In order to foster an ongoing relationship of trust with tribal members, the USAOND will, on selected reservations, begin programs of outreach to tribal youth through the public school system. These outreach programs will initially take different forms in an effort to identify best practices.
One such effort on the Standing Rock Reservation will include frequent presentations to the students regarding areas of concern such as internet and texting safety, bullying, drug and alcohol abuse, and gangs. The intent of these presentations is to educate the students about the dangers involved in the identified conduct and to increase the interaction between those involved in the criminal justice system and those who will be the future adults on the reservation.
Another outreach effort on the Spirit Lake Reservation includes the “adoption” of an eighth-grade class at the local school by an AUSA. As part of this outreach program, it is planned that the AUSA will serve as a role modelto the class. Students will be provided information on career objectives with job-shadowing opportunities. Classroom presentations will be made on a variety of subjects, including federal jurisdiction on reservations, sexting, computer safety, and alcohol/drug education. To accomplish this, federal agents will be brought in to help educate the students.
United States Attorney Tim Purdon (center) meets with David Mares of White Shield (left) and Ricky Pourier of New Town (right), at the National Intertribal Youth Summit in Santa Fe, New Mexico, on Monday, July 25, 2011.
Three Affiliated Tribes and Standing Rock Sioux Students Picked to Attend National Intertribal Youth Summit
Four students from the Three Affiliated Tribes and four students from the Standing Rock Sioux Tribe were selected to join 150 young men and women from across the country for the week-long 2011 National Intertribal Youth Summit in Santa Fe, NM, July 24-28, 2011. The Summit featured administration officials from the White House and the Departments of Justice, Interior, Health and Human Services, and Education.
The students chosen from the Three Affiliated Tribes were Theodore Claymore, David Mares, Ricky Pourier, and Ruby White, and the students chosen from the Standing Rock Sioux Tribe were Amanda Archambault, Aurelia Shippentower, Julian Shippentower, and Payton Tiokasin. During the leadership conference the students had the opportunity to engage with other American Indian and Alaska Native youth through special sessions and target leadership development. The conference also focused on addressing critical youth issues such as healthy relationships and lifestyles, education, substance and alcohol abuse, cultural preservation, community development, and protecting the environment.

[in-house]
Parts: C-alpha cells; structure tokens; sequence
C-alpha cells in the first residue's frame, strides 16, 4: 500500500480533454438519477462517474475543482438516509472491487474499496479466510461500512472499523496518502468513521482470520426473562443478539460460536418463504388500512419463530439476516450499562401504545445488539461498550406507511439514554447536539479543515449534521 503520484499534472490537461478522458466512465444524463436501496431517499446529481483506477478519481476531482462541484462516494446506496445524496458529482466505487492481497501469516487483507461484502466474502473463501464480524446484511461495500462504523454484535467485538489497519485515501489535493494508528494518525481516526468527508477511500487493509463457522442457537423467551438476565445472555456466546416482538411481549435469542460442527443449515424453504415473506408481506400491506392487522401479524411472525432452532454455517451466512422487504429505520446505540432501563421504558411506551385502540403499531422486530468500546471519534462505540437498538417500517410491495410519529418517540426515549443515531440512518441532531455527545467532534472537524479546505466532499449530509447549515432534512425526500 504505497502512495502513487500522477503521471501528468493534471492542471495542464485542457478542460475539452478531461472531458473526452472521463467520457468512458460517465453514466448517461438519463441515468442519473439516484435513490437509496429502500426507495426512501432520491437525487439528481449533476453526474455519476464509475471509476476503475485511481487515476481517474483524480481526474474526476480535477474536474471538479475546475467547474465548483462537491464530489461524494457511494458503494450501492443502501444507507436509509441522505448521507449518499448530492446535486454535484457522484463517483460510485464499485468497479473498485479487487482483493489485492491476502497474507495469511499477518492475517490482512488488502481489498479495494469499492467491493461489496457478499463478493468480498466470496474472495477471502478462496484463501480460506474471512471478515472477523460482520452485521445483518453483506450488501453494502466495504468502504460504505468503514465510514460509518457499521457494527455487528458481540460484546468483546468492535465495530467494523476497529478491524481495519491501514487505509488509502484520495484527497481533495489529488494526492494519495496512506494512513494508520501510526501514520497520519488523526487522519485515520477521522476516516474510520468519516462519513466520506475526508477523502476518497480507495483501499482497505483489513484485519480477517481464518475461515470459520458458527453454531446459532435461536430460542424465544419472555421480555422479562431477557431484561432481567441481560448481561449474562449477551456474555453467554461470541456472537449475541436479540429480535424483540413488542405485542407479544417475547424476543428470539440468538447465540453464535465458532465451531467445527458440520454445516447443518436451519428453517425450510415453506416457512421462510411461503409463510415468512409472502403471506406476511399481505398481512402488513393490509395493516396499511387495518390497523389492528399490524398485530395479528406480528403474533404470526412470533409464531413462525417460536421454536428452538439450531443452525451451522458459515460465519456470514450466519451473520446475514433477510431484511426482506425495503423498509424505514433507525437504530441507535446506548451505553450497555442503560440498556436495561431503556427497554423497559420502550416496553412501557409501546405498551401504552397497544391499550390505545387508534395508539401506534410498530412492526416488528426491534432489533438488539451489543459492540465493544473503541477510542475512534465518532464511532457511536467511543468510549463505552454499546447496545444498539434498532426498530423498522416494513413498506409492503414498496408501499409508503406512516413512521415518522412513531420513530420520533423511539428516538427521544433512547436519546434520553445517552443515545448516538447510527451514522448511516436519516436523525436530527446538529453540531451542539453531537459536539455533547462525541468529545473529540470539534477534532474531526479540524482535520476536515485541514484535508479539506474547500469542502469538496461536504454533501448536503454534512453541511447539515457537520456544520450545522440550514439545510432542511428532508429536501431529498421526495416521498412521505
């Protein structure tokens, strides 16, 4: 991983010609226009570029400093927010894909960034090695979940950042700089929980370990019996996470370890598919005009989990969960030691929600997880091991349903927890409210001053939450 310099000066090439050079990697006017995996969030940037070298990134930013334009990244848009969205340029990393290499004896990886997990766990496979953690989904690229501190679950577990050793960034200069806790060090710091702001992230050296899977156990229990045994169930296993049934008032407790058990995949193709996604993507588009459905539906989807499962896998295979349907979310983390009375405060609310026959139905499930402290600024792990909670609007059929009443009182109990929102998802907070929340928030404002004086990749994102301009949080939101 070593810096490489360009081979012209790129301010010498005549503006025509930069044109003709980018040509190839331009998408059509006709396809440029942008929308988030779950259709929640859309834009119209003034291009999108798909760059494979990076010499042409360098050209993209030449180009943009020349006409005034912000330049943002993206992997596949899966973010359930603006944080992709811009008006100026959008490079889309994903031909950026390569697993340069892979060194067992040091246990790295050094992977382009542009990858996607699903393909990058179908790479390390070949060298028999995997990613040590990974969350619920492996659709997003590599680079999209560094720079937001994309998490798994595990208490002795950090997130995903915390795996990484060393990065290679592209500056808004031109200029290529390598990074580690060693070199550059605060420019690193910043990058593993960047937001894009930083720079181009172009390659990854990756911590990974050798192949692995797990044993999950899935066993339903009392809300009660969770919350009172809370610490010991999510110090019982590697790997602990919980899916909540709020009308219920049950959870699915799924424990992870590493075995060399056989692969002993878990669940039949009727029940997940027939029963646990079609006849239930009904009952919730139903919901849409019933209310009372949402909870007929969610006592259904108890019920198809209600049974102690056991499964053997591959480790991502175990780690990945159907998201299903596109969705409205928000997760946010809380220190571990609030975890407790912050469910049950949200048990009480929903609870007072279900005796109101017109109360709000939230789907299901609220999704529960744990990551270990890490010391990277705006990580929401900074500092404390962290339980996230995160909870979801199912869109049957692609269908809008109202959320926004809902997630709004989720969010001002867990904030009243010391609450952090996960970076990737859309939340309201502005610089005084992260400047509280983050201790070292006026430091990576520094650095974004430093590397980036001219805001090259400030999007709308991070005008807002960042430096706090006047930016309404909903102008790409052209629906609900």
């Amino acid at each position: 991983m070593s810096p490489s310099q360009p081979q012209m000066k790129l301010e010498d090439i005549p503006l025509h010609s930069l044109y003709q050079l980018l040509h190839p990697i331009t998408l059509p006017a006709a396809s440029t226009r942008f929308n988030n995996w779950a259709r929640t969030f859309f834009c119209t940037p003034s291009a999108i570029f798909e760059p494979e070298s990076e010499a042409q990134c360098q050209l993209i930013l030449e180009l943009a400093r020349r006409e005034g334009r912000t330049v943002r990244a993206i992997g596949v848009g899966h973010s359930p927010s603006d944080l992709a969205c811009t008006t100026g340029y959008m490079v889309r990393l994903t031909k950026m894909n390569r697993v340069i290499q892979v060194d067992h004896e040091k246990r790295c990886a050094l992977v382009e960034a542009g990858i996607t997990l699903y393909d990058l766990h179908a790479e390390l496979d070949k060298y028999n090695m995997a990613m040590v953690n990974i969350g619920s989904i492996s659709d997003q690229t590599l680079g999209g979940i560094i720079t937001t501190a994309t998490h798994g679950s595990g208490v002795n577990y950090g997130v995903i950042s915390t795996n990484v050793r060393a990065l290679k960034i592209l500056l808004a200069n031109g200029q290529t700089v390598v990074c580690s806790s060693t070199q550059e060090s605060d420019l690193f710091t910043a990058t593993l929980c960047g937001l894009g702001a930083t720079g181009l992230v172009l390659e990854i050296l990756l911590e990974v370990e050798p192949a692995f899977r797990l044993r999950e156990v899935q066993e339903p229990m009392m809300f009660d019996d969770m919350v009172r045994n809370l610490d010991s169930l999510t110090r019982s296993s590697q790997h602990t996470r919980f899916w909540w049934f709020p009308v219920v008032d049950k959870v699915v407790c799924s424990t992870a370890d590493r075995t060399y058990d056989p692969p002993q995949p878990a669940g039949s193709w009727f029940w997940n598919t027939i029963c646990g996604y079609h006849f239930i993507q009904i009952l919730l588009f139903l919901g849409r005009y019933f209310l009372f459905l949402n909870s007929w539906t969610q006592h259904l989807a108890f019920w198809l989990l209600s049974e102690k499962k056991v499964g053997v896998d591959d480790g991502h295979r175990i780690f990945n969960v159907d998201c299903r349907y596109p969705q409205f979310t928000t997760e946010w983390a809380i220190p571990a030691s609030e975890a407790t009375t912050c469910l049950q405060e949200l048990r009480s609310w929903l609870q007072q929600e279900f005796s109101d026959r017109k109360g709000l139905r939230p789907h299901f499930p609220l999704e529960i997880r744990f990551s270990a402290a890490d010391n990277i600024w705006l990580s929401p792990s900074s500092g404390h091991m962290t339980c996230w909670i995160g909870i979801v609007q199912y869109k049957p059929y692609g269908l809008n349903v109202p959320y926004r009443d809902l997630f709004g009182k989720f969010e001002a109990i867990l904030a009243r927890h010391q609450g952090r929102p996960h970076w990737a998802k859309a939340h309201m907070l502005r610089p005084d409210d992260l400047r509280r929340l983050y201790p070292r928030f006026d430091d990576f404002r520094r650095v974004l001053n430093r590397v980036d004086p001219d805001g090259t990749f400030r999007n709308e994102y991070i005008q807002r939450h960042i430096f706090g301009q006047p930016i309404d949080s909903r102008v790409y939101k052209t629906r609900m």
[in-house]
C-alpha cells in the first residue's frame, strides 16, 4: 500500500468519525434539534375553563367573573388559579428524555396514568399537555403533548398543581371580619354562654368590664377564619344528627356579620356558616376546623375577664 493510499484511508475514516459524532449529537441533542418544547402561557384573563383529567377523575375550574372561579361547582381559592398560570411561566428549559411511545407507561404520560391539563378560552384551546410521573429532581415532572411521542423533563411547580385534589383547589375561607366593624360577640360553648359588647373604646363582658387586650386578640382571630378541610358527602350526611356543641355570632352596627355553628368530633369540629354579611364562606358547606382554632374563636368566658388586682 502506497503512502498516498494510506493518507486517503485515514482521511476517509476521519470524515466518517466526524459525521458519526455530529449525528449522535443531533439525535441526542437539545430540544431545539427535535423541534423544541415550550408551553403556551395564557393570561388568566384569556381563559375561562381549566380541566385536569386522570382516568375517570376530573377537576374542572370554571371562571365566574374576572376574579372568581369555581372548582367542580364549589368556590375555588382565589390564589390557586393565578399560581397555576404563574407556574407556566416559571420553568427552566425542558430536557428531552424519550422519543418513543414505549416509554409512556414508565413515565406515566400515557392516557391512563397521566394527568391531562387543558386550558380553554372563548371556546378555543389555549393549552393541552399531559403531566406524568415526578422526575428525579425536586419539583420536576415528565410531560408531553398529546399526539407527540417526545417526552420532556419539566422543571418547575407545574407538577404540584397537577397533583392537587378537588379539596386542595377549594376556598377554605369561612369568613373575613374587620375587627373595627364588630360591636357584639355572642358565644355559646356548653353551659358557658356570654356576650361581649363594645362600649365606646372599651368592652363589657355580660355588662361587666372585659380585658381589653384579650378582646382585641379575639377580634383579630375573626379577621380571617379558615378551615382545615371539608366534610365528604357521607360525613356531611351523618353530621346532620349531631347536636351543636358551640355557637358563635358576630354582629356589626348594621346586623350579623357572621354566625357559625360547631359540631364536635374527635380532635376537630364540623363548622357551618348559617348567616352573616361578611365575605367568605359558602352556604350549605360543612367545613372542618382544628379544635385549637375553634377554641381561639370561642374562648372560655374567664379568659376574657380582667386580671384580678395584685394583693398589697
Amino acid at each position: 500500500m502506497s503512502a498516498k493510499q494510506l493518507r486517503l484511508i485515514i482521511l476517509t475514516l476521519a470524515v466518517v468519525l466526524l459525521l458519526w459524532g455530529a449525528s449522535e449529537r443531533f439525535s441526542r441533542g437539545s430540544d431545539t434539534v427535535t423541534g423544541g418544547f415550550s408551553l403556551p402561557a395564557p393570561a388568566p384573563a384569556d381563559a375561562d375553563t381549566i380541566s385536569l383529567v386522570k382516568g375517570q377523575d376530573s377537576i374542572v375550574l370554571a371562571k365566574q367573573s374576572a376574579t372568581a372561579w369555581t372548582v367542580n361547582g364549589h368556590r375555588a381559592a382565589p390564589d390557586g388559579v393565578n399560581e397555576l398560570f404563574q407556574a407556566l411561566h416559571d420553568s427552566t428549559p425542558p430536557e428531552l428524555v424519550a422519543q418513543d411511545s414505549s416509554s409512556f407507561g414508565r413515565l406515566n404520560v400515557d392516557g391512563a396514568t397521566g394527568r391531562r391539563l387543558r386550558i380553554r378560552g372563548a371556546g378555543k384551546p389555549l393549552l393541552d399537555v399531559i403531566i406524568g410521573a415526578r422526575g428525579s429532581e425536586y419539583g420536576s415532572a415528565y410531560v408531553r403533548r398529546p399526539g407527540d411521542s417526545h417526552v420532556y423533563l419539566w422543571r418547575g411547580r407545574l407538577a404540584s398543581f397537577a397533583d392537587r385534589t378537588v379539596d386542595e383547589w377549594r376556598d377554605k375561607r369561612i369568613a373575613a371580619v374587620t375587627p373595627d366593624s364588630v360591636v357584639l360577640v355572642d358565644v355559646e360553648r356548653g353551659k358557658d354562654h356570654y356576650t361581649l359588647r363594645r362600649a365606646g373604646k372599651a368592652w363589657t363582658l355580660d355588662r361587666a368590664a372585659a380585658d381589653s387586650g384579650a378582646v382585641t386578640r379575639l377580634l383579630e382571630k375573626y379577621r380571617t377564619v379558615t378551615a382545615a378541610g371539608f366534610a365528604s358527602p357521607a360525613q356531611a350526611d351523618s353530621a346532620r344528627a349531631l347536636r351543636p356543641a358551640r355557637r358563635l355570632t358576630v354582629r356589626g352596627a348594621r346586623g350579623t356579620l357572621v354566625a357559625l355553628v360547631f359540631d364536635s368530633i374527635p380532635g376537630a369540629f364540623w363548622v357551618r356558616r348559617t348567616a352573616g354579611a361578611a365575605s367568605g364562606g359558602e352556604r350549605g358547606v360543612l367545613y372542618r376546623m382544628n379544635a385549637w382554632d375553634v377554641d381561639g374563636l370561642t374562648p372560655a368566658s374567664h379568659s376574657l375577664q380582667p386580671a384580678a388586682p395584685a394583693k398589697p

The summit provided an opportunity for Obama administration officials to hear directly from youth in Indian Country. The administration and federal agencies have made a commitment to building healthier and safer communities through strengthened coordination and collaboration with tribal governments and partners.
“Tribal governments face unique challenges, and the importance of getting our youth involved in securing a bright future for themselves, their friends, families, and neighbors can’t be overstated,” said Attorney General Holder.
After meeting with the North Dakota students in Santa Fe, U.S. Attorney Purdon hailed the opportunities this summit will bring to the governments and communities of the Three Affiliated Tribes and Standing Rock Sioux Tribe.
“Reaching out to Native American youth and working with the tribes to give these young people the tools they need to become the adults they were meant to be is part of our mission,” said U.S. Attorney Purdon. “In North Dakota we made outreach to tribal youth a key part of the Anti-Violence Strategy for Tribal Communities we recently implemented because we see the critical importance of empowering the next generation of Native American leaders.”
During the week-long session participants had the opportunity to create a Public Service Announcement (PSA) to run in their communities. In a special session called Voices of Youth participants shared thoughts, concerns, and recommendations on ways to address public safety and positively impact the lives of youth across Indian Country—providing a platform for honest dialogue with federal officials. Additional workshops provided tribal youth with knowledge and skills in leadership development and strategies for achieving academic and career success.
Youth were nominated for the 2011 Summit by their tribal youth program coordinators and submitted an application to attend. The Department of Justice’s Office on Juvenile Justice and Delinquency Programs (OJJDP) and the Office on Violence Against Women (OVW) made the final participant selections.